One of the most infuriating aspects of the college admission process is this: Traditionally, you wouldn’t know what any college was going to cost you until your child received his or her financial-aid or merit-aid package. Even worse, you might not have gotten the package until spring, giving you precious little time to digest the offers and select a school by the deposit deadline, which is often May 1.
You can stop the guessing, however, by using federally mandated net price calculators long before your child applies to a school.
These calculators provide you with a personalized estimate of what a school will cost you. When using a calculator, some families will discover that the cost of a $50,000 college will be $30,000, $20,000 or lower. For other families, the cost really will be $50,000.
Whatever the verdict, it’s important to know what the price will be before your child falls in love with any school if you don’t want to pay full price.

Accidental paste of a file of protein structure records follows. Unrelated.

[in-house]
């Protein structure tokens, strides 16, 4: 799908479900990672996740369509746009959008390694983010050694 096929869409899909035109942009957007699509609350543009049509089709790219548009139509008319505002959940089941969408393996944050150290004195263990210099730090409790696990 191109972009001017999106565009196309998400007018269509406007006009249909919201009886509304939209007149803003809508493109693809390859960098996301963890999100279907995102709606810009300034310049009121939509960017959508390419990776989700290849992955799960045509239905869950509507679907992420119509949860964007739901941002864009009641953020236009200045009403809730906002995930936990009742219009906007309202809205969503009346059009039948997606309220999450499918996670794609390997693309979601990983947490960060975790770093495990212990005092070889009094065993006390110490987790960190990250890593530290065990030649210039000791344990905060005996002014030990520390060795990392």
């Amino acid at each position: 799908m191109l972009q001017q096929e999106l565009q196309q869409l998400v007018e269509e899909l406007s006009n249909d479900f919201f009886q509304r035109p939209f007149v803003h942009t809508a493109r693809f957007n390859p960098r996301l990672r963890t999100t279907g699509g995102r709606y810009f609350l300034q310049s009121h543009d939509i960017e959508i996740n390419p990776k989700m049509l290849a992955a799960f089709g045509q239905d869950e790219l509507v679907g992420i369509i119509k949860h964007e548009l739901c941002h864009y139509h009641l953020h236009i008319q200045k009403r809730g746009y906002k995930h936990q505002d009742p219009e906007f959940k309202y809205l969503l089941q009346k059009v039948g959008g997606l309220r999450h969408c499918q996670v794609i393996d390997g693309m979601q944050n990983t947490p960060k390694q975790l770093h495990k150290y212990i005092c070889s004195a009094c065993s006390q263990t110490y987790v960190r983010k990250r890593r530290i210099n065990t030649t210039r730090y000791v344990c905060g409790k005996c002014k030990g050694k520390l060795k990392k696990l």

You need to know these seven things about net price calculators:
1. These calculators provide a family’s net price.
The net price represents what a student will have to pay after scholarships and grants from the federal and state governments and the school itself are subtracted.
Let’s say, for example, that a college costs $50,000 and the student will receive a $20,000 scholarship from the school and a $3,000 state award. The net price for this student will be $27,000.
The net price will be the true price of the college because it only considers free money and disregards loans when calculating the cost of a school.
You can see just how many different prices you can generate when using net price calculators by reading about one affluent mother’s experience on my college blog, TheCollegeSolution.com: Case Study: What 66 Schools Would Cost This Family.
2. Calculators will vary in what information they require.
To use a calculator, you will often need your latest tax return and bank and investment statements. If your child has income and a bank account, you should gather that information, too.